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Las Vegas Chef Brian Howard prepares Sparrow + Wolf for opening — PHOTOS

Updated April 19, 2017 - 11:47 am

It’s three weeks before his first preview dinner, and chef Brian Howard has a delivery truck in the parking lot of his new Sparrow + Wolf restaurant in Chinatown.

It’s the grill that Howard has spent the past two years designing. It’s massive, it has arrived early, and the frustrated delivery team thinks they’re supposed to leave in the lot rather than bring it indoors.

Howard seems to be having an internal monologue, reminding himself to keep calm before making a phone call to resolve the issue.

Such minor issues are par for the course when preparing a restaurant for opening. And if there’s one thing the past two years have taught Howard, it’s patience in the face of adversity.

Beef Cheek Bone Marrow Dumpling (Sabin Orr)

Local foodies have been clamoring for news of Howard’s next project since he exited his last full-time job at Cosmopolitan’s Comme Ca two years ago. The chef, a veteran of casino powerhouses like Bouchon, Alize, CatHouse and Lutece, has sometimes been a little too quick to share news. As a result, two announced projects downtown fell through before he settled on his current Spring Mountain Road location.

Love thy neighbors

“This is a food street,” Howard says of his new address. “There’s a lot of creativity here. You’ve got Yui Edomae Sushi (nearby) with super high-end, world-class sushi, a tiki bar down the street, a massage parlor here, a gun range there and some of the most fun markets in the city. And then you have the American-Italian Roma Deli down the street. That’s where I find my creativity and my inspiration.”

Clams Casino (Sabin Orr)

The neighborhood is also known for its late-night crowd of chefs and other restaurant workers leaving their jobs on the Strip. That’s exactly the crowd Sparrow + Wolf is aiming for.

“I want to … become that industry late night eatery,” he says, “cooking good food at a good price point and really truly getting back to hospitality. We’ll offer high-end service and hospitality and food in a casual atmosphere, really just having fun.”

Sparrow, meet wolf

Howard has always been a fan of tradition and simplicity, while simultaneously embracing sophisticated technique. At Nu Sanctuary, his dishes were often marred by a desire to show off too much of the latter.

“We were trying to do too much,” the chef now admits of that period in his life.

Later, at Comme Ca, he devoted himself passionately to learning the traditional art of charcuterie, offering house-made cured and pressed meats long before it was trendy on the Strip. It was also there that he developed a practical respect for using an entire animal, offering weekly offal dinners showcasing organs and other lesser meats.

House-made lardo is just one type of charcuterie that will be featured at Sparrow + Wolf. (Sabin Orr )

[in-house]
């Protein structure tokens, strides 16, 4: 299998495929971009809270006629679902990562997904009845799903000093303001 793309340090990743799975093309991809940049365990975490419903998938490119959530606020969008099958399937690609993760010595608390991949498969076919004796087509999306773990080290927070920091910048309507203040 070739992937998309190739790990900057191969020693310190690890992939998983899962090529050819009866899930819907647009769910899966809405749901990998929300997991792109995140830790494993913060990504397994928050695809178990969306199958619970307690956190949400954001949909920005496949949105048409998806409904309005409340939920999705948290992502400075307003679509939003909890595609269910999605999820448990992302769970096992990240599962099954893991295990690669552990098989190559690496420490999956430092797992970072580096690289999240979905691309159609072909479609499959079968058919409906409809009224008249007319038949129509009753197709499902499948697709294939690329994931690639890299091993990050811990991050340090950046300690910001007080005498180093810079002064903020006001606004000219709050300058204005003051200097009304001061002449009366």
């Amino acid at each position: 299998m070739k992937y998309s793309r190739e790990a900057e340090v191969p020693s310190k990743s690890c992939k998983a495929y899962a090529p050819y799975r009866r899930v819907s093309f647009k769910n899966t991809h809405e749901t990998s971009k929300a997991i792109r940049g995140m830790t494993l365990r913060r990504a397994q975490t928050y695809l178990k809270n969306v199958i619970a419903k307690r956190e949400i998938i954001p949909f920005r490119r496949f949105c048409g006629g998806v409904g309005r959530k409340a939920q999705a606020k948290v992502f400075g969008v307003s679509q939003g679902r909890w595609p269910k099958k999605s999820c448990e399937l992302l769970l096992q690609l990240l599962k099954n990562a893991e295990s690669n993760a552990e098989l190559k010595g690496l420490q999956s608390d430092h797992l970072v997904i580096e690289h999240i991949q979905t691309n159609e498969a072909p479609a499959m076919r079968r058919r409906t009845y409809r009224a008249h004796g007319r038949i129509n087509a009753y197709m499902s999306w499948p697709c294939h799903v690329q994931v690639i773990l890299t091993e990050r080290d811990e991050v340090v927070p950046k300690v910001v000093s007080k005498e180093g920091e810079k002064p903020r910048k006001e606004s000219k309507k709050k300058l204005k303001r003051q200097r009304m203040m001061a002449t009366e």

At his new location, Howard is hoping to merge both sides of his personality.

“Sparrow + Wolf is really about my energy, and about finding balance,” he offers. “The sparrow being humble, he takes care of his family, he doesn’t need a loud voice to be heard. At the same time the wolf is ferocious, he’s a hunter, he leads his own way.”

“That can translate into many different things. The sparrow, being old world, meets new-world. And that’s kind of what this whole things is about: paying respect to the past through different cooking techniques from the early American 18th century, to next year and the future in front of us.”

Lighting a fire and a spark

For the sparrow side of the equation, Howard will rely on that grill that was temporarily stranded in his lot.

“I spent the last two years designing a custom hearth, where I’ll be taking grilling techniques from different cultures around the world,” he explains. “Whether it’s early 18th century American Dutch oven cookery, to Argentinian style crank-wheel grill, to Japanese robata, to Middle Eastern kabobs. You’ll see things like that on my menu.”

The chef will also honor traditional cured and raw fish and meats. And the communal tasting menus offered nightly in a private dining room will sometimes feature whole animals.

Pork Shoulder (Sabin Orr)

Howard’s wolf also prowls the menu, however, in dishes that show off his creativity and technical prowess, such as a milk stout glaze for pork shoulder, sea urchin hollandaise sauce on Asian clams casino, and bone marrow dumplings with green garlic emulsions to accompany a plate of beef cheek.

All of this, of course, is a work in progress that will continue after the restaurant opens May 10.

“Our menu is going to evolve often,” Howard promises. “If you’re lucky enough that things stick around for three weeks, I’ll be excited about it.”

For an early taste, Howard will host five-course dinners with cocktail pairings for $99 plus service charge, fees, tax and gratuity on May 5 and 6. Tickets are available at SparrowAndWolfLV.com.

Contact Al Mancini at amancini @reviewjournal.com. Follow @AlManciniVegas on Twitter.

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